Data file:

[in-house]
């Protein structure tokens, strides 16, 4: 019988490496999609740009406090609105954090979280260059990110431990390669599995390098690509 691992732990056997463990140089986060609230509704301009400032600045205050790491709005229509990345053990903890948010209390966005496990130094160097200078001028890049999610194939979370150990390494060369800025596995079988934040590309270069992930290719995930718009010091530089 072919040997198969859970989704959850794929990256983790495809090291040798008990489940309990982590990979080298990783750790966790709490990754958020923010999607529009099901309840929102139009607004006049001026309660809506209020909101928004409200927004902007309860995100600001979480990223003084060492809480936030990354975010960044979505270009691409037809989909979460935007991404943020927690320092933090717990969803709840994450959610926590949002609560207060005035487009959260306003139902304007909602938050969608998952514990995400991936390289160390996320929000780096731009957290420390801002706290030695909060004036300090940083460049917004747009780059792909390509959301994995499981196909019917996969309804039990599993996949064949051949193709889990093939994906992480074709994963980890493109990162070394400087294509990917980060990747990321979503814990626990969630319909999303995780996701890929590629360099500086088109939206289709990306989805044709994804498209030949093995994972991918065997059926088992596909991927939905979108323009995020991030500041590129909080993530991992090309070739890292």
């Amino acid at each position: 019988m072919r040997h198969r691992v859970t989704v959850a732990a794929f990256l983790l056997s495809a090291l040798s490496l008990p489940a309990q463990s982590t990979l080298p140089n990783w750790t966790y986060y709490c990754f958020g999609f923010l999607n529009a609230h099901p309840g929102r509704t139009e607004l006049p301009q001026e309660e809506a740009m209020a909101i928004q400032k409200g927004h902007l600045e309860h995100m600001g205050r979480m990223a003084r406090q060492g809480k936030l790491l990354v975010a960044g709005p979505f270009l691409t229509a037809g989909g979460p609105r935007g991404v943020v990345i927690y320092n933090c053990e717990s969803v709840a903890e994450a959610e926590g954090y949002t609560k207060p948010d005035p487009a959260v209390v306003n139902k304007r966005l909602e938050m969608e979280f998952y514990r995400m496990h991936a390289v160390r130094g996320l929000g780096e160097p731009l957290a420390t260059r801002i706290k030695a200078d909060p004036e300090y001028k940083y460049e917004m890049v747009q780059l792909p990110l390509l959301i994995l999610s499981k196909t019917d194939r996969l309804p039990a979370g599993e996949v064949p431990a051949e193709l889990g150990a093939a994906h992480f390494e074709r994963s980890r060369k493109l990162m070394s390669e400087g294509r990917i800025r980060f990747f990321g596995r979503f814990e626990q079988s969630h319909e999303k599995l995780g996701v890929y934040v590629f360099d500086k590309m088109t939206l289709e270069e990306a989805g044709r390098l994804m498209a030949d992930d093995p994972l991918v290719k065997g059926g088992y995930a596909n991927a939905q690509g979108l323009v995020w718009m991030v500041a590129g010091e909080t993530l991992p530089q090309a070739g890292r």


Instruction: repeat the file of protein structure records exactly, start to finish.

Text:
[in-house]
């Protein structure tokens, strides 16, 4: 019988490496999609740009406090609105954090979280260059990110431990390669599995390098690509 691992732990056997463990140089986060609230509704301009400032600045205050790491709005229509990345053990903890948010209390966005496990130094160097200078001028890049999610194939979370150990390494060369800025596995079988934040590309270069992930290719995930718009010091530089 072919040997198969859970989704959850794929990256983790495809090291040798008990489940309990982590990979080298990783750790966790709490990754958020923010999607529009099901309840929102139009607004006049001026309660809506209020909101928004409200927004902007309860995100600001979480990223003084060492809480936030990354975010960044979505270009691409037809989909979460935007991404943020927690320092933090717990969803709840994450959610926590949002609560207060005035487009959260306003139902304007909602938050969608998952514990995400991936390289160390996320929000780096731009957290420390801002706290030695909060004036300090940083460049917004747009780059792909390509959301994995499981196909019917996969309804039990599993996949064949051949193709889990093939994906992480074709994963980890493109990162070394400087294509990917980060990747990321979503814990626990969630319909999303995780996701890929590629360099500086088109939206289709990306989805044709994804498209030949093995994972991918065997059926088992596909991927939905979108323009995020991030500041590129909080993530991992090309070739890292």
């Amino acid at each position: 019988m072919r040997h198969r691992v859970t989704v959850a732990a794929f990256l983790l056997s495809a090291l040798s490496l008990p489940a309990q463990s982590t990979l080298p140089n990783w750790t966790y986060y709490c990754f958020g999609f923010l999607n529009a609230h099901p309840g929102r509704t139009e607004l006049p301009q001026e309660e809506a740009m209020a909101i928004q400032k409200g927004h902007l600045e309860h995100m600001g205050r979480m990223a003084r406090q060492g809480k936030l790491l990354v975010a960044g709005p979505f270009l691409t229509a037809g989909g979460p609105r935007g991404v943020v990345i927690y320092n933090c053990e717990s969803v709840a903890e994450a959610e926590g954090y949002t609560k207060p948010d005035p487009a959260v209390v306003n139902k304007r966005l909602e938050m969608e979280f998952y514990r995400m496990h991936a390289v160390r130094g996320l929000g780096e160097p731009l957290a420390t260059r801002i706290k030695a200078d909060p004036e300090y001028k940083y460049e917004m890049v747009q780059l792909p990110l390509l959301i994995l999610s499981k196909t019917d194939r996969l309804p039990a979370g599993e996949v064949p431990a051949e193709l889990g150990a093939a994906h992480f390494e074709r994963s980890r060369k493109l990162m070394s390669e400087g294509r990917i800025r980060f990747f990321g596995r979503f814990e626990q079988s969630h319909e999303k599995l995780g996701v890929y934040v590629f360099d500086k590309m088109t939206l289709e270069e990306a989805g044709r390098l994804m498209a030949d992930d093995p994972l991918v290719k065997g059926g088992y995930a596909n991927a939905q690509g979108l323009v995020w718009m991030v500041a590129g010091e909080t993530l991992p530089q090309a070739g890292r």